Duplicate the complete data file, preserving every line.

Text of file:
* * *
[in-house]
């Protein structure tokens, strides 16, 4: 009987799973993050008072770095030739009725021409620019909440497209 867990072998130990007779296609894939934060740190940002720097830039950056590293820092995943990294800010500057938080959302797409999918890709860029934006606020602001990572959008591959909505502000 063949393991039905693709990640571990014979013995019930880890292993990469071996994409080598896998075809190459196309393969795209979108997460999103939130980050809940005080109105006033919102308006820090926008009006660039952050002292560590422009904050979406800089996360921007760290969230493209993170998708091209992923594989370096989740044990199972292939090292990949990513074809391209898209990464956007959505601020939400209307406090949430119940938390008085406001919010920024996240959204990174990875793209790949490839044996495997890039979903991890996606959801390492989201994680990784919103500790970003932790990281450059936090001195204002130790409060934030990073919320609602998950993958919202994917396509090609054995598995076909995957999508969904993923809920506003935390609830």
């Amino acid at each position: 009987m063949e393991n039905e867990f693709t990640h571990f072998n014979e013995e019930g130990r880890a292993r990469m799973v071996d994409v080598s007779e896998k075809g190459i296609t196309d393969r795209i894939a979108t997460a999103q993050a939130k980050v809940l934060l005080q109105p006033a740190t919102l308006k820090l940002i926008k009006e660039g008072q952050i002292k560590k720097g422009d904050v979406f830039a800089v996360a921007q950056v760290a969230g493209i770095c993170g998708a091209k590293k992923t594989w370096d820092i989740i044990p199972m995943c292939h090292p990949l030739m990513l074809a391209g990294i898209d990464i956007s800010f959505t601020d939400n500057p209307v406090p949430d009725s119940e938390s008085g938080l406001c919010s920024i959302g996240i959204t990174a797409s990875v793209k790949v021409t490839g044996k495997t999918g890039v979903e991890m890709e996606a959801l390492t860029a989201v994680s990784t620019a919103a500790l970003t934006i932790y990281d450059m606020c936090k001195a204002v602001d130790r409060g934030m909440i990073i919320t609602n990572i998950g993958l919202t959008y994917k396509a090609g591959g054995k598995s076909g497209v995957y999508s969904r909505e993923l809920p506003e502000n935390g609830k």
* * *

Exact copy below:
[in-house]
């Protein structure tokens, strides 16, 4: 009987799973993050008072770095030739009725021409620019909440497209 867990072998130990007779296609894939934060740190940002720097830039950056590293820092995943990294800010500057938080959302797409999918890709860029934006606020602001990572959008591959909505502000 063949393991039905693709990640571990014979013995019930880890292993990469071996994409080598896998075809190459196309393969795209979108997460999103939130980050809940005080109105006033919102308006820090926008009006660039952050002292560590422009904050979406800089996360921007760290969230493209993170998708091209992923594989370096989740044990199972292939090292990949990513074809391209898209990464956007959505601020939400209307406090949430119940938390008085406001919010920024996240959204990174990875793209790949490839044996495997890039979903991890996606959801390492989201994680990784919103500790970003932790990281450059936090001195204002130790409060934030990073919320609602998950993958919202994917396509090609054995598995076909995957999508969904993923809920506003935390609830």
């Amino acid at each position: 009987m063949e393991n039905e867990f693709t990640h571990f072998n014979e013995e019930g130990r880890a292993r990469m799973v071996d994409v080598s007779e896998k075809g190459i296609t196309d393969r795209i894939a979108t997460a999103q993050a939130k980050v809940l934060l005080q109105p006033a740190t919102l308006k820090l940002i926008k009006e660039g008072q952050i002292k560590k720097g422009d904050v979406f830039a800089v996360a921007q950056v760290a969230g493209i770095c993170g998708a091209k590293k992923t594989w370096d820092i989740i044990p199972m995943c292939h090292p990949l030739m990513l074809a391209g990294i898209d990464i956007s800010f959505t601020d939400n500057p209307v406090p949430d009725s119940e938390s008085g938080l406001c919010s920024i959302g996240i959204t990174a797409s990875v793209k790949v021409t490839g044996k495997t999918g890039v979903e991890m890709e996606a959801l390492t860029a989201v994680s990784t620019a919103a500790l970003t934006i932790y990281d450059m606020c936090k001195a204002v602001d130790r409060g934030m909440i990073i919320t609602n990572i998950g993958l919202t959008y994917k396509a090609g591959g054995k598995s076909g497209v995957y999508s969904r909505e993923l809920p506003e502000n935390g609830k």